Favorable weather and cost-saving measures have positioned DTE Energy Co. to achieve its previously announced earnings target of $1.25-1.30 billion this year, with several of the Detroit-based company’s businesses on track to come in on the higher end of projections despite the Covid-19 pandemic.

“It is great to be part of such an amazing team that responded so well and achieved so much in this crisis,” CEO Jerry Norcia said Tuesday on a second quarter 2020 earnings call.

More than 5,000 DTE employees have been working from home since March as part of the company’s efforts to mitigate the Covid-19 crisis. “This may be the new normal, or a better normal,” the CEO said.

DTE is executing on a plan it outlined in April to mitigate the “significant” weather challenges experienced earlier in the year, namely a mild winter, as well as Covid-19. In addition to the cost-saving measures it implemented, including a $2.5 billion cut in operations and maintenance spending, DTE is seeing electric load recovery track better than forecast with advanced metering technology indicating a return to 90% of pre-Covid-19 budgeted sales on the commercial side and 95% on the industrial side. Recent acquisitions also are driving improved earnings for the company’s natural gas storage and pipelines segment.

“Weather has provided a strong tailwind, and our non-utility businesses each continue to perform at or above the original plan,” Norcia said. “With all of these extraordinary efforts and events, we are confident in achieving our financial targets for 2020 and have positioned ourselves well for 2021.”

DTE continues to target a 5-7% operating earnings per share growth rate.

Through its midstream arm, DTE is now flowing test gas through a new 1 Bcf/d gathering system connecting Haynesville Shale supplies to growing Gulf Coast markets.

Norcia said the 150-mile, 36-inch diameter Louisiana Energy Access Project (LEAP) gathering system, which is fully contracted under long-term, demand-charge agreements, is expected to be fully in service Aug. 1.

DTE acquired the LEAP system, and other assets, from Momentum Midstream LLC and private Haynesville producer Indigo Natural Resources LLC, in a $2.65 billion deal last October.

“This is a very significant accomplishment in today’s environment,” being able to construct the pipeline “on time and on budget,” said Norcia.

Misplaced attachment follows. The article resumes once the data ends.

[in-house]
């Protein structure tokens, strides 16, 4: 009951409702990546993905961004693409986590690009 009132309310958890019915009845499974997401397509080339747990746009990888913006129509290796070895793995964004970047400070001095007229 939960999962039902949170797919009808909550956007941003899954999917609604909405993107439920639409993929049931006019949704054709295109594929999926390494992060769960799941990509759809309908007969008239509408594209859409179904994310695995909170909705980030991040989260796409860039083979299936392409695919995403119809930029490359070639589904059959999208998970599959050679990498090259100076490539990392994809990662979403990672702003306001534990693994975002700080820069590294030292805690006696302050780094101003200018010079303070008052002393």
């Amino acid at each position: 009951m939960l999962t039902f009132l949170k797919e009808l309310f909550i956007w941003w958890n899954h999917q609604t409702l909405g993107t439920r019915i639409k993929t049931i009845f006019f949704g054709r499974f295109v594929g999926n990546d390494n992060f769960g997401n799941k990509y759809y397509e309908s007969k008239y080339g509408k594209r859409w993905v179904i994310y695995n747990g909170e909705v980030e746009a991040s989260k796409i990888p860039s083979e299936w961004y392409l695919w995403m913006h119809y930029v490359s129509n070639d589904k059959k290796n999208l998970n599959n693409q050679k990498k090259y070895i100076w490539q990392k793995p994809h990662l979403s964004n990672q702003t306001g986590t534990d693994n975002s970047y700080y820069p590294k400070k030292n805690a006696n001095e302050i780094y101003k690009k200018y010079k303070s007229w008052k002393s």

Calling LEAP a “great addition to our portfolio,” Norcia noted that all of DTE’s assets are located in “strategic, well-positioned locations, creating great opportunity for future growth.” The firm’s counterparties continue to perform on plan, he said, and all of DTE’s positions are “highly hedged over the next couple of years and have minimal near-term maturities.”

In addition to Michigan’s producing basins, DTE has held assets in other gassy Lower 48 basins, including the Barnett Shale in North Texas. It also has a foothold in the Appalachian Basin.

Regarding the recent cancellation of the Atlantic Coast Pipeline (ACP) by Dominion Energy Inc. and Duke Energy Corp., Norcia said the project’s scrapping bodes well for its Link and Nexus Gas Transmission assets in Appalachia.

“The Atlantic Coast Pipeline kind of draped over our Link assets, and some of our shippers we’re counting on ACP to move their volumes East. I think that certainly becomes a fundamental outlet for some of those customers in that region,” the CEO said. “Getting that gas to market positions Nexus quite well for that. So we continue to see more and more activity on Nexus, which is positive.”

Nexus has about one-third of the pipeline’s capacity not yet under long-term contract, but Norcia said it continues to see more customers transition from “seasonal contracts to contracts that push beyond one year. We’ve actually seen some favorability in pricing as well.”

DTE also brought online Michigan’s largest wind park, with 68 turbines generating 168 megawatts (MW) of energy. The Polaris Wind park is the first of four new wind parks the company is expected to commission this year, with plans to file later this summer for the regulatory approval of another 400 MW of renewable energy.

DTE in 2018 set a goal to reduce methane emissions by 80%, with the company’s gas utility in June also committing to a goal of net zero carbon emissions by 2050. The greenhouse gas (GHG) reduction goals include partnering with customers to address up to 100% of the natural gas carbon footprint with programs that encourage energy efficiency and participation in a voluntary emissions offset program. The roadmap to achieve net-zero emissions also would include suppliers and the gas unit’s operations.

DTE reported second quarter earnings of $277 million ($1.44/share), up from $182 million (99 cents) in 2Q2019. Operating earnings were $295 million ($1.53), a gain of $112 million from last year.